Sales of plant-based foods that directly replace animal products – meat, seafood, eggs, dairy, condiments, and meals – had a breakout year in 2020 growing 27% to $7bn in measured channels in the year to Dec. 27, 2020, according to SPINS data commissioned by The Good Food Institute (GFI) and the Plant Based Foods Association (PBFA).
Over half (57%) of US households (over 71 million households) purchased plant-based foods in 2020, up from 53% in 2019.
According to a recent study from The Hartman Group, this consistent and growing march towards plant-based foods continues to build as 48% of consumers look for products labeled as “plant-based.”
“In the laid-back days of summer, we find that customers are breaking out of their routines and are more open to trying something new, whether they’re longtime vegans or just starting to experiment with plant-based eating,” said Parker Brody, senior global category merchant for plant-based at Whole Foods Market.
“Plant-based is the grocery category to watch right now as brands continue to innovate by using new ingredients and processes that make plant-based products exciting for shoppers,” noted Brody, who says you can expect to see more plant-based cheese alternative spreads at picnics and fish alternatives made from unexpected ingredients such as banana blossoms on the grill this season.
With a growing assortment of plant-based products hitting the market, which categories are consumers most interested in?
Whole Foods has picked five plant-based trends to watch this summer:
‘Alternative cheeses go gourmet’
Whole Foods predicts that consumers will incorporate more dairy-free cheese alternatives into their summer charcuterie boards and are specifically looking for upgraded options such as black garlic truffle, dill Havarti and chive.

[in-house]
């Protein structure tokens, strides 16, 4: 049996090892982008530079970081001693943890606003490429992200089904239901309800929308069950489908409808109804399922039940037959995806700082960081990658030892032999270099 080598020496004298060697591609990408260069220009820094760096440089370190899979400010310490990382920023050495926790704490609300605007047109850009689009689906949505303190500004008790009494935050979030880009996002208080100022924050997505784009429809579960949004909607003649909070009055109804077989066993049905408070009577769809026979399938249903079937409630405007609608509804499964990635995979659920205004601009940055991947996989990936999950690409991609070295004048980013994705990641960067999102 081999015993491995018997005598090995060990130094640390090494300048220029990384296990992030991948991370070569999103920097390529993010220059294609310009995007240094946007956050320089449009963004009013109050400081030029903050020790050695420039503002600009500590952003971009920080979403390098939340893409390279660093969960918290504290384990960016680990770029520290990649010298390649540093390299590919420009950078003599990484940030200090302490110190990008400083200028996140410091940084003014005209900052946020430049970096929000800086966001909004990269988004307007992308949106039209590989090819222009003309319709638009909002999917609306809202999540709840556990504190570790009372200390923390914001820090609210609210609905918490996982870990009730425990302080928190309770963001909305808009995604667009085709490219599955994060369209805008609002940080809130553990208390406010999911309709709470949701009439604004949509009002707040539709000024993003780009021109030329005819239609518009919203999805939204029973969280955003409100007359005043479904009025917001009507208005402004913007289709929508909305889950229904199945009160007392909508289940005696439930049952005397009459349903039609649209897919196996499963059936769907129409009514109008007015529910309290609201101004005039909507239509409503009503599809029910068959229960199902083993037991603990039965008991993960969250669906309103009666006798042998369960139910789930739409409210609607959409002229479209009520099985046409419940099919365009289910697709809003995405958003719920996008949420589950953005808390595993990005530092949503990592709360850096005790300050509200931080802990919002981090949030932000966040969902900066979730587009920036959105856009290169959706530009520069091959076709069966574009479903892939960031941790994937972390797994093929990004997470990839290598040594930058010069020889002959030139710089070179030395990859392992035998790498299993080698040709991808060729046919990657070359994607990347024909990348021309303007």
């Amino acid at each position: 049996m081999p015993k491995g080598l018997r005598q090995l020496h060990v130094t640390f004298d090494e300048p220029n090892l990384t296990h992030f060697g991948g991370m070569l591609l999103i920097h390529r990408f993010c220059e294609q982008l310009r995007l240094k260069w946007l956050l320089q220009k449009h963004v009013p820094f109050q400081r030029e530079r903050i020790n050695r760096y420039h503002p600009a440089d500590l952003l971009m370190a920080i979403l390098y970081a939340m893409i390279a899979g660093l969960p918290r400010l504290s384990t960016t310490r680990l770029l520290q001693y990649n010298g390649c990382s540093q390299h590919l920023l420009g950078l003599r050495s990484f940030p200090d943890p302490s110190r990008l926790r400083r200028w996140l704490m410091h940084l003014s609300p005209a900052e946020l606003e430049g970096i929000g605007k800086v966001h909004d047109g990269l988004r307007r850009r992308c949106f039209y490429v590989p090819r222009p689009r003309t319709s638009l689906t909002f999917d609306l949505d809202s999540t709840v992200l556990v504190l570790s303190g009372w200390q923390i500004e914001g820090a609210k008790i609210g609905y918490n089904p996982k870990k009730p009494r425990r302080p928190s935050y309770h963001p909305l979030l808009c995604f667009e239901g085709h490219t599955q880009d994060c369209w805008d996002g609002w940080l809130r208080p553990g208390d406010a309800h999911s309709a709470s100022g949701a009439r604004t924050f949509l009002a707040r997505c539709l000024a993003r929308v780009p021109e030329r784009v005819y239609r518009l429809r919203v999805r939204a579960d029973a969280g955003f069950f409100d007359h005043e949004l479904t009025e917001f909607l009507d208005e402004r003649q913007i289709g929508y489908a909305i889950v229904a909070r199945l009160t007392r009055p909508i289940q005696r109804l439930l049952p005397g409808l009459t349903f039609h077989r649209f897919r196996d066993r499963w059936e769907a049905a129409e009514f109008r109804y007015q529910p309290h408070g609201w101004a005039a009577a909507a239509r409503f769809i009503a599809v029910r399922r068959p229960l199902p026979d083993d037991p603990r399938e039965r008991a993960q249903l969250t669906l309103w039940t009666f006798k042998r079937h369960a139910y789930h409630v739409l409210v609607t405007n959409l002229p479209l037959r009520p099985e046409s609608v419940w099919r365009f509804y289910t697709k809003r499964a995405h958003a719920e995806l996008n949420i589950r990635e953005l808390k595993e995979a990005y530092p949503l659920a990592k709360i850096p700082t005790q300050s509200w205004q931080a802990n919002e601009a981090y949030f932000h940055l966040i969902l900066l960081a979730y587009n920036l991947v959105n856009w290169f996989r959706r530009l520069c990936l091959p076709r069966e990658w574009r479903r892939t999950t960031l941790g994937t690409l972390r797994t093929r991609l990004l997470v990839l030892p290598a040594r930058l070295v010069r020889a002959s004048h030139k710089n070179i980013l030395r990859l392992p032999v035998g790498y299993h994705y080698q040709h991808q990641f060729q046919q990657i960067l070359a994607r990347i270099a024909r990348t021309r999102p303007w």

“Plant-based cheesemakers are also replicating the methods used to make dairy cheeses for more authentic textures and flavors,” says Whole Foods, calling out products from Miyoko’s Creamery, Kite Hill, Cheeze & Thank You as brands showcasing this trend
‘BBQ for all’
Plant-based products such as hot dogs, Italian-style sausages, and jackfruit BBQ will be hitting the grill in full force from brands including Field Roast, Lightlife, Upton’s Naturals, says Whole Foods.
“From algae-based casing to hickory smoke concentrate, these vegetarian options have unique ingredients making it easy (and flavorful) to incorporate more plants into cookouts.”
Kids and the plant-based trend
Brands are increasingly providing more plant-forward options for kids including nuggets, yogurt tubes, and superhero-themed ice pops.
Brands/products highlighted: Ripple Kids non-dairy milk; Miyoko’s Creamery plant milk cheddar sticks; 365 by Whole Foods Market Plant-Based Nuggets; Kite Hill Kids strawberry banana almond & coconut milk yogurt tubes; Chloe’s plant-based kids pops: Avengers, Spider-Man.
‘Plant-Based catch of the day’
While a tiny fraction of the $7bn plant-based foods market, plant-based seafood sales were up 23% in 2020 compared to 2019 accounting for $12m in sales.
“Ingredients like legumes and banana blossoms are being used to mimic the flaky texture of the real thing. This means alternative fish sticks, no-tuna sandwiches and a whole new depth of flavor in an otherwise simple fish dinner,” comments Whole Foods, calling out brands Upton’s Naturals and Good Catch in the niche space.
‘Dairy-free dips in disguise’
Traditional dairy-based dips have gone through a plant-based transformation with the introduction of dairy-free spreadable dips and cream cheese alternatives products highlighting classic party flavors including French onion, ranch, and queso.
Brands leading the charge include Kite Hill and its lineup of dairy-free dips, Siete dairy-free nacho and queso dips, Whole Foods Market plant-base queso, and Bitchin’ Sauce.